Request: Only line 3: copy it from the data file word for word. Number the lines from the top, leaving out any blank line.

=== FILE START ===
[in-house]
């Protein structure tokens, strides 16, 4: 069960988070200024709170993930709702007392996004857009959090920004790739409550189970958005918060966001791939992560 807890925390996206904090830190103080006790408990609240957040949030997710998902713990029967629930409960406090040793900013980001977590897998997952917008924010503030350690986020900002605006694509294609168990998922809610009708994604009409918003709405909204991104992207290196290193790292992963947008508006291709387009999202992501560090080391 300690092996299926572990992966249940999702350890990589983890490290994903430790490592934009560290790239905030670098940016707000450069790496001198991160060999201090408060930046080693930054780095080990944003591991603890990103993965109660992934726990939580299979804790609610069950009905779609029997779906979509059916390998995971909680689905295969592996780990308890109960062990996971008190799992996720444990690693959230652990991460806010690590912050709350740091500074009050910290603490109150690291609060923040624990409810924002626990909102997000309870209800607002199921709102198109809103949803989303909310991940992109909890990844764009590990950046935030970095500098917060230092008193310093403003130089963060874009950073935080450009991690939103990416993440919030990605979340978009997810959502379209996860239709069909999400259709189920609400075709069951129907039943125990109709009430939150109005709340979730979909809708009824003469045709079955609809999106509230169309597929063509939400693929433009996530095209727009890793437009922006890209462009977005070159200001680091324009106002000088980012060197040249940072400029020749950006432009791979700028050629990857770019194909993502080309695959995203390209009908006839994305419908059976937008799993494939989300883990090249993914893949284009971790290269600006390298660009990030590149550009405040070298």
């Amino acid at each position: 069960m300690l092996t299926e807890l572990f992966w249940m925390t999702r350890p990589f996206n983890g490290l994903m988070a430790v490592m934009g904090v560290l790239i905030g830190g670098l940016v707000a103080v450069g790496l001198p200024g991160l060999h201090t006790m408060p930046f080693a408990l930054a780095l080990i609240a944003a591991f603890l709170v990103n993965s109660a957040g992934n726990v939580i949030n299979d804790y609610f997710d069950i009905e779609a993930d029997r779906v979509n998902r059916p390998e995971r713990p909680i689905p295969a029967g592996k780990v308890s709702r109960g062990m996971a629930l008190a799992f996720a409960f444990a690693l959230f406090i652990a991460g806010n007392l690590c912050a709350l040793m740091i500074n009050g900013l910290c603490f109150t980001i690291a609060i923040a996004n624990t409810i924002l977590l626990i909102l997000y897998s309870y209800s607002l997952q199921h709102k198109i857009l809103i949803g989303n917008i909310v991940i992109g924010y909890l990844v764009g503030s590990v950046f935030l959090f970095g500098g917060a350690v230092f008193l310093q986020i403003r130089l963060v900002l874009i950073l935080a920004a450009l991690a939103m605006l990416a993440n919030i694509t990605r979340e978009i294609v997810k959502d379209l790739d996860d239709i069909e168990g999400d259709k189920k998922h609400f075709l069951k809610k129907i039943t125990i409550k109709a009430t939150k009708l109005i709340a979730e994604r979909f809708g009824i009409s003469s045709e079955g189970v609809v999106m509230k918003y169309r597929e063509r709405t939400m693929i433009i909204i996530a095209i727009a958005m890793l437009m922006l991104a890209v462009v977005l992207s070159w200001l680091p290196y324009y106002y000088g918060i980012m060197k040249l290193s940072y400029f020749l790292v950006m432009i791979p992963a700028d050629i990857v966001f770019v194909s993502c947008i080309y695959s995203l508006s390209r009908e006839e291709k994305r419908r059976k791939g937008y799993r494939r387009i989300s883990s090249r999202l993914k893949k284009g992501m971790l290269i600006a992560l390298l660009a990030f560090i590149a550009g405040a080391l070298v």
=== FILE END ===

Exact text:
């Amino acid at each position: 069960m300690l092996t299926e807890l572990f992966w249940m925390t999702r350890p990589f996206n983890g490290l994903m988070a430790v490592m934009g904090v560290l790239i905030g830190g670098l940016v707000a103080v450069g790496l001198p200024g991160l060999h201090t006790m408060p930046f080693a408990l930054a780095l080990i609240a944003a591991f603890l709170v990103n993965s109660a957040g992934n726990v939580i949030n299979d804790y609610f997710d069950i009905e779609a993930d029997r779906v979509n998902r059916p390998e995971r713990p909680i689905p295969a029967g592996k780990v308890s709702r109960g062990m996971a629930l008190a799992f996720a409960f444990a690693l959230f406090i652990a991460g806010n007392l690590c912050a709350l040793m740091i500074n009050g900013l910290c603490f109150t980001i690291a609060i923040a996004n624990t409810i924002l977590l626990i909102l997000y897998s309870y209800s607002l997952q199921h709102k198109i857009l809103i949803g989303n917008i909310v991940i992109g924010y909890l990844v764009g503030s590990v950046f935030l959090f970095g500098g917060a350690v230092f008193l310093q986020i403003r130089l963060v900002l874009i950073l935080a920004a450009l991690a939103m605006l990416a993440n919030i694509t990605r979340e978009i294609v997810k959502d379209l790739d996860d239709i069909e168990g999400d259709k189920k998922h609400f075709l069951k809610k129907i039943t125990i409550k109709a009430t939150k009708l109005i709340a979730e994604r979909f809708g009824i009409s003469s045709e079955g189970v609809v999106m509230k918003y169309r597929e063509r709405t939400m693929i433009i909204i996530a095209i727009a958005m890793l437009m922006l991104a890209v462009v977005l992207s070159w200001l680091p290196y324009y106002y000088g918060i980012m060197k040249l290193s940072y400029f020749l790292v950006m432009i791979p992963a700028d050629i990857v966001f770019v194909s993502c947008i080309y695959s995203l508006s390209r009908e006839e291709k994305r419908r059976k791939g937008y799993r494939r387009i989300s883990s090249r999202l993914k893949k284009g992501m971790l290269i600006a992560l390298l660009a990030f560090i590149a550009g405040a080391l070298v």